The Times - Serving Waitsburg, Dayton and the Touchet Valley

By Tracy Thompson
the Times 

Team Rubicon is here

National disaster relief organization's Operation 'Let 'er Muck' to begin this week


February 20, 2020

Tracy Thompson

Team Rubicon volunteers took a moment from strategizing their Waitsburg building inspections for this photo. From l-r: Bryan Martin heavy equipment organizer for the Waitsburg Flood Relief Committee, Team Rubicon volunteer; Dan Bozek of New York, N.Y., Allan Tompkins, Bend, Ore., Harry Hall, Prescott, Ariz., Nate Deneault, Montrose, Colo., Adrew Anganes, Lowell, Mass.

Team Rubicon (TR), a veteran-led disaster response organization, is on the ground in Waitsburg. Team Rubicon focuses on serving vulnerable and at-risk populations affected by disaster. Formed in 2010 by Marine Corps veterans Jake Wood and William McNulty in response to the 2010 earthquake in Haiti, the name comes from the phrase "crossing the Rubicon" from a Julius Caesar battle, and refers to any group committing itself to a risky course of action.

Initially requested by Umatilla County Emergency Management, TR's services were subsequently requested by Walla Walla County Emergency Management Director. The scope of their operation, which began in Umatilla, Oregon, now extends to Walla Walla County and Columbia County, as well as the Umatilla Tribal Reservation in Oregon. The operation is expected to continue until March 10, 2020.

On Thursday, Feb. 13, two TR volunteers were already at work in Waitsburg, visiting homes they had been referred to through the Waitsburg Christian Church. Chris Ofsthum of Poulsbo, Wash., saves up vacation leave from his job as a logistics expert in the Navy, and has been volunteering with TR since the Oso, Wash. mud slide in 2014, which took 43 lives and destroyed 49 homes and other structures.

His partner in the field that day, Nita "Bug" Hock, of Port Orchard, Wash., became involved with the organization following a rare tornado that hit Port Orchard, WA in 2018, damaging approximately 250 homes. Their first contact with Waitsburg residents involved going door to door, assessing damage and setting up the response logistics.

Ofsthum noted that the information they collect goes directly into the National Incident Management System (NIMS,) which ties to the Incident Command System (ICS), the management system used by FEMA, the Federal Emergency Management Agency, as well as County emergency management systems.

Team Rubicon will continue to work in conjunction with state and local authorities. Volunteers will conduct site surveys, debris management and muck out the homes in the communities affected by the flooding. Team Rubicon will also assist with spontaneous volunteer management. Those in the community needing assistance please contact: (844) 965-1386.

'Spontaneous volunteer' is a term that refers to the hard-working citizens who have been in action since early Friday morning on Feb. 7. The response has been led by the Waitsburg Christian Church, with Pastor Matt Wyatt and others mobilizing supplies, volunteers, equipment and more. (see related article.)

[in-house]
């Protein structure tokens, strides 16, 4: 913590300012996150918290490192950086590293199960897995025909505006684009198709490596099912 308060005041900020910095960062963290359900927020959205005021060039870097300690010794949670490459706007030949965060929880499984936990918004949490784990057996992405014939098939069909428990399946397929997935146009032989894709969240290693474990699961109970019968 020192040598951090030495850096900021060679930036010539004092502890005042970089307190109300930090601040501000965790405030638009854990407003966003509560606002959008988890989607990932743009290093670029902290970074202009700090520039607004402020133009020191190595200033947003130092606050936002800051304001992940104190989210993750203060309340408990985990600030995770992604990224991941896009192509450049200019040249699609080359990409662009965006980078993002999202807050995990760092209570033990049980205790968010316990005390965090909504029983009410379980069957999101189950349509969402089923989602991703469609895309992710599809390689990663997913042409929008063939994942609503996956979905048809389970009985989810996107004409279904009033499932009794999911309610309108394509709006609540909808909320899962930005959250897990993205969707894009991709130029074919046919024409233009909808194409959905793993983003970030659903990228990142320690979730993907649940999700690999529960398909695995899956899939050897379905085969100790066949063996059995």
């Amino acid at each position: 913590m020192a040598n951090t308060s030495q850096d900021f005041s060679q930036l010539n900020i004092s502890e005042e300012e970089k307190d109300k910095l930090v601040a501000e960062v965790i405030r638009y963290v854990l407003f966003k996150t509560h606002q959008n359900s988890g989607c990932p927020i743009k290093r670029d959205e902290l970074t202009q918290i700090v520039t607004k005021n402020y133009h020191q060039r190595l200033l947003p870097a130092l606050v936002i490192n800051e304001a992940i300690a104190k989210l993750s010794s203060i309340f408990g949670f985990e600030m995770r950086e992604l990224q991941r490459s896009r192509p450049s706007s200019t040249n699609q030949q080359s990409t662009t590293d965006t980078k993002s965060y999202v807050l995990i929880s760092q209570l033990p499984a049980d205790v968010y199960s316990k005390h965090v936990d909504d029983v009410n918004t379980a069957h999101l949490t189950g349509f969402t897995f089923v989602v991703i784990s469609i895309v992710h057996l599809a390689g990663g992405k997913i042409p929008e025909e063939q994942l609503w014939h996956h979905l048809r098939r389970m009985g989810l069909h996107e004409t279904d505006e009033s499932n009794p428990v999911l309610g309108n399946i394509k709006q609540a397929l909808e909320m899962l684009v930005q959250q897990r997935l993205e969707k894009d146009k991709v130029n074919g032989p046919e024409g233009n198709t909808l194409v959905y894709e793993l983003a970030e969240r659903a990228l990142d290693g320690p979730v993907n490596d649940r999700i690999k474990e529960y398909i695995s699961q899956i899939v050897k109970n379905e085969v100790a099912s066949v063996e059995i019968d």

The TR response has been dubbed 'Operation Let 'er Muck' and on Saturday, Feb. 15 the response type was moved from a Type 4 incident response to a Type 3.

Disaster Typing is a way of defining the size of scope of a disaster and the response resources needed to manage the event. Type 5 is the smallest, and Type 1 is the largest.

As applied to Team Rubicon, we typically allocate responses from our organizational structure as follows:

Type 5: Within the State that the incident occurred, and typically only a week or less.

Type 4: Within the Territory that the incident occurred, typically up to 14 days

Type 3: Across the US / International Teams as needed, over 14 days as needed/until resources are exhausted

Designating this response as a Type 3 allows TR to cast a wider net for volunteers and pull from a greater number of supply caches. Those numbers flex upward or downward as the need for assistance fluctuates. The additional volunteers and supplies are to support the entire Operational coverage area, not any single community. This expansion allows for a maximum of up to 60 volunteers per day, up to March 10th.

What this means for Waitsburg is that TR's Incident Commander established a forward operating base in Waitsburg on Sunday, Feb. 16, which will be staffed with up to 10 TR volunteers. The number working out of that base will fluctuate each day as weather conditions, TR volunteers' availability, and work orders allow. The TR volunteers are being hosted by the Waitsburg Christian Church who are coordinating meals and other resources for the team, so readers should contact them directly if they would like to contribute tangible resources.

Monetary donations can be given at the link below and can be specified to support Operation Let 'er Muck by commenting in the comment box on the payment confirmation page.

TR volunteers on the ground as of press time are still in assessment mode; contacting property owners, assessing damage and turning reports into work orders. The bulk of the TR volunteers should be arriving Tuesday, Feb. 18, night with plans to house them at the Lions Club building, with showers on offer from the School District, and the Waitsburg Christian Church serving as the command center.


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